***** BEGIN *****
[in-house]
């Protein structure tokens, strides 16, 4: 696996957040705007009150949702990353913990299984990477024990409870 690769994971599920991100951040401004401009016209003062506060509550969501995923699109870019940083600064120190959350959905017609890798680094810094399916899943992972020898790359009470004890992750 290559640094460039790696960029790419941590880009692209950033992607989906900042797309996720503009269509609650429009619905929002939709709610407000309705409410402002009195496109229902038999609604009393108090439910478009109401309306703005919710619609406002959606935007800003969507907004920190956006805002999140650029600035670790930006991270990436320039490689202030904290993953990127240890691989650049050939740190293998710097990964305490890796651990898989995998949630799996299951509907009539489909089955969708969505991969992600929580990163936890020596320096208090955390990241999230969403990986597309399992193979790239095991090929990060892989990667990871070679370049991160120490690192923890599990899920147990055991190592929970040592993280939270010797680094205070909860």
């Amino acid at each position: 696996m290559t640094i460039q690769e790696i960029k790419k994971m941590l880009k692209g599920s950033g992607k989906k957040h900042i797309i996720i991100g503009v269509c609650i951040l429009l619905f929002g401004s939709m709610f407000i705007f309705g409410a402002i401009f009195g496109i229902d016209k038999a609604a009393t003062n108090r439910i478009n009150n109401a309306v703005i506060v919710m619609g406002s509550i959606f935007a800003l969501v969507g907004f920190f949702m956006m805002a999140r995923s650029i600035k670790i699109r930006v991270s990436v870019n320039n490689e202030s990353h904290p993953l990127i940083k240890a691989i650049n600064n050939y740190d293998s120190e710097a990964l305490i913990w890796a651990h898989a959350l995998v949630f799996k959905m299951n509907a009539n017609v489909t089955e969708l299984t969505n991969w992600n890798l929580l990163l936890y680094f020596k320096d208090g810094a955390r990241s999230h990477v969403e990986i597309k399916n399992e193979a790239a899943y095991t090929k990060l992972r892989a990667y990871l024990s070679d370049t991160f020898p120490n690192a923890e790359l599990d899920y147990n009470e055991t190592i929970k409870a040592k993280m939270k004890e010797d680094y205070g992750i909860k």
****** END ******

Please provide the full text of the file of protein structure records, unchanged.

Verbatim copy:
[in-house]
């Protein structure tokens, strides 16, 4: 696996957040705007009150949702990353913990299984990477024990409870 690769994971599920991100951040401004401009016209003062506060509550969501995923699109870019940083600064120190959350959905017609890798680094810094399916899943992972020898790359009470004890992750 290559640094460039790696960029790419941590880009692209950033992607989906900042797309996720503009269509609650429009619905929002939709709610407000309705409410402002009195496109229902038999609604009393108090439910478009109401309306703005919710619609406002959606935007800003969507907004920190956006805002999140650029600035670790930006991270990436320039490689202030904290993953990127240890691989650049050939740190293998710097990964305490890796651990898989995998949630799996299951509907009539489909089955969708969505991969992600929580990163936890020596320096208090955390990241999230969403990986597309399992193979790239095991090929990060892989990667990871070679370049991160120490690192923890599990899920147990055991190592929970040592993280939270010797680094205070909860």
């Amino acid at each position: 696996m290559t640094i460039q690769e790696i960029k790419k994971m941590l880009k692209g599920s950033g992607k989906k957040h900042i797309i996720i991100g503009v269509c609650i951040l429009l619905f929002g401004s939709m709610f407000i705007f309705g409410a402002i401009f009195g496109i229902d016209k038999a609604a009393t003062n108090r439910i478009n009150n109401a309306v703005i506060v919710m619609g406002s509550i959606f935007a800003l969501v969507g907004f920190f949702m956006m805002a999140r995923s650029i600035k670790i699109r930006v991270s990436v870019n320039n490689e202030s990353h904290p993953l990127i940083k240890a691989i650049n600064n050939y740190d293998s120190e710097a990964l305490i913990w890796a651990h898989a959350l995998v949630f799996k959905m299951n509907a009539n017609v489909t089955e969708l299984t969505n991969w992600n890798l929580l990163l936890y680094f020596k320096d208090g810094a955390r990241s999230h990477v969403e990986i597309k399916n399992e193979a790239a899943y095991t090929k990060l992972r892989a990667y990871l024990s070679d370049t991160f020898p120490n690192a923890e790359l599990d899920y147990n009470e055991t190592i929970k409870a040592k993280m939270k004890e010797d680094y205070g992750i909860k």